Far from a crossroadsThat the alliance between South Korea and the United States would remain rock solid for the foreseeable future has been deeply ingrained in the South Korean psyche for decades. I, too, was a believer.
But the ground is shifting. China’s ascendance and a parallel rise of pro-Chinese sentiment in Korea are testing the Seoul-Washington relationship. The question among many American policy makers: Will the evolving dynamics push South Korea into China’s embrace?
China’s role as South Korea’s largest trading partner is a factor. Since diplomatic normalization between South Korea and China was achieved in 1992, trade between the two countries has increased about 37 times from $6.37 billion in 1992 to $235.4 billion in 2014. China is South Korea’s largest trading partner and South Korea is China’s third largest.
Since taking office in February 2013, President Park Geun-hye has met China’s President Xi Jinping five times. In the same period, Washington has asked Seoul to start paying more of America’s military costs for protecting South Koreans from our volatile neighbor to the north. Earlier this spring, the Park administration chose to join the China-led Asian Infrastructure Investment Bank as a founding member.
As if on cue, a top aide to President Park underscored the need for a Northeast Asia Development Bank in cooperation with China and other neighboring countries at a forum held in Beijing on July 14. Not surprisingly, the senior presidential secretary used the term “hot politics, hot economics,” instead of “cold politics, hot economics” to describe good South Korea-Sino relations.
By accepting and accommodating China’s rising power and influence in the region, South Korea may well reflect a historically hierarchical system in Asia centered on China. In other words, the enormous U.S. power over South Korea since the end of the 1950-53 Korean War is already on the decline. I believe so.
In a 2008 survey conducted by the Dong-A Ilbo, for example, 52.3 percent of South Korean respondents said China will have the greatest impact on Korea in the next 30 years, surpassing the number who said the U.S. would, which was 30.1 percent. The South Korean public’s antipathy for the United States is also affecting the way Seoul views Washington. A 2014 survey conducted by the Seoul-based Asan Institute for Policy Studies showed that 65 percent of South Koreans viewed the South Korea-U.S. longstanding ties as being fundamentally unequal.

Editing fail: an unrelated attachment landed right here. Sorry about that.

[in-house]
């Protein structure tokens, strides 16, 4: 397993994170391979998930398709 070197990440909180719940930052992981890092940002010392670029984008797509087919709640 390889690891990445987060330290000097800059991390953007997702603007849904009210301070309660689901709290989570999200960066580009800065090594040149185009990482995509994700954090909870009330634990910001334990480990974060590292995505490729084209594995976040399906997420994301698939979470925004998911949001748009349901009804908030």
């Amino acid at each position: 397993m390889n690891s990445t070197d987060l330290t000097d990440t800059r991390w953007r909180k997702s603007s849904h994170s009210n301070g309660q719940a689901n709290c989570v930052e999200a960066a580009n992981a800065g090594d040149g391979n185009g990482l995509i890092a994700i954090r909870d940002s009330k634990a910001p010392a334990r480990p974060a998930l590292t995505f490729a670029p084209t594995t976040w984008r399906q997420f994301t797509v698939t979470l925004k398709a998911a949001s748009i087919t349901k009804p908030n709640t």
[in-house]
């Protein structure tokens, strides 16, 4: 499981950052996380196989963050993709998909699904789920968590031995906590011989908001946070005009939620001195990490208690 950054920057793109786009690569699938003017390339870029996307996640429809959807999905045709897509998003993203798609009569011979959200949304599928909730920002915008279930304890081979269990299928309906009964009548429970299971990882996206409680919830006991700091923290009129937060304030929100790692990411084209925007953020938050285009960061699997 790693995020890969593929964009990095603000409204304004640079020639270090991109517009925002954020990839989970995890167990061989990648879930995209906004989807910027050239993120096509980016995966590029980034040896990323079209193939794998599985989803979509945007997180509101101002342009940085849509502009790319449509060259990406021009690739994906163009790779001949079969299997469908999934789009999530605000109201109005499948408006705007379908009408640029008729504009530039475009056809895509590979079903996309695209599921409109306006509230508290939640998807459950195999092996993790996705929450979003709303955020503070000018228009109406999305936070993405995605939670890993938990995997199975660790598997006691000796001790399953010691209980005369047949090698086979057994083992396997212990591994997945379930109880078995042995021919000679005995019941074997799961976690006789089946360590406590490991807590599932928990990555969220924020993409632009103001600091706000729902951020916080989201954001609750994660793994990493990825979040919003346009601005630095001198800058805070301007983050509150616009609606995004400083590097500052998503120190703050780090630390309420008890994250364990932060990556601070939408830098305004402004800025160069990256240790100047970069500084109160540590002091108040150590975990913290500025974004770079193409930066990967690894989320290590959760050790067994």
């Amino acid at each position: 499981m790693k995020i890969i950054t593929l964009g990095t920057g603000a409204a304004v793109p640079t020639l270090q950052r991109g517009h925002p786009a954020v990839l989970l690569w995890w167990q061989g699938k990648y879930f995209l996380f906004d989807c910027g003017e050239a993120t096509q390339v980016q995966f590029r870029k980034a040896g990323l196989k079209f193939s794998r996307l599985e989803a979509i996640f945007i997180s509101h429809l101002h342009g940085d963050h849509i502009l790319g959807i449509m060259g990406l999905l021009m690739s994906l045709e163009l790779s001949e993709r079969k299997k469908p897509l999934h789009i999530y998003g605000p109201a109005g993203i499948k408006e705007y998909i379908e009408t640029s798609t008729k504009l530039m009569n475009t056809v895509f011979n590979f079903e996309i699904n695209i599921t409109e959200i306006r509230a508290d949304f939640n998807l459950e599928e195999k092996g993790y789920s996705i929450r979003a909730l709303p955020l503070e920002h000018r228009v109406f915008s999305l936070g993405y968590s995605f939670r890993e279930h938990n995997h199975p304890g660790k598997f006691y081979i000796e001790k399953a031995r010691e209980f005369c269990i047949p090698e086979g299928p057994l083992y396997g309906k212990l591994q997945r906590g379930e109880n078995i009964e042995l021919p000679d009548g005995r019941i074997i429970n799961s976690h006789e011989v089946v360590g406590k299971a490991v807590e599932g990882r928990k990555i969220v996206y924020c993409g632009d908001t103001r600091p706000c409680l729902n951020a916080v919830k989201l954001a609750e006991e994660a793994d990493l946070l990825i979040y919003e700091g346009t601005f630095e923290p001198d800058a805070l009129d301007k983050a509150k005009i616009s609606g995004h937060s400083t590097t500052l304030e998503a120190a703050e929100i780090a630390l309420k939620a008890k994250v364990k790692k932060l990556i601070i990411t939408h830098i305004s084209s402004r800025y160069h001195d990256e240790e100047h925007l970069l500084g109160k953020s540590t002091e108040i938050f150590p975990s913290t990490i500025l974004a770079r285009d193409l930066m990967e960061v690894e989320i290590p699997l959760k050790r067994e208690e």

While tension between South Korea and Japan simmers over unresolved issues from the colonial period and World War II, South Koreans get the unmistakable feeling that America is in Japan’s corner. That being said, the U.S. has, it seems, abandoned any role of restraining Japan as it moves forward with its plan to reverse its 70-year ban on sending its military forces to fight in conflicts abroad - which Washington actually approves of.
The embattled administration of President Park Geun-hye, which is suffering from declining popularity after its fumbled response to the Middle East respiratory syndrome outbreak, now faces what some policy makers in Washington see as a test of the alliance: Seoul must decide whether to deploy an American missile-defense system, called Terminal High-Altitude Area Defense, or Thaad. Thaad is quickly becoming one of the most controversial issues in security policy circles here. In a February Hankyoreh op-ed, former Minister of Unification Jeong Se-hyun referred to the deployment of Thaad as dashing into a fire made of a bundle of dried leaves and sticks. It is rife with political and diplomatic challenges.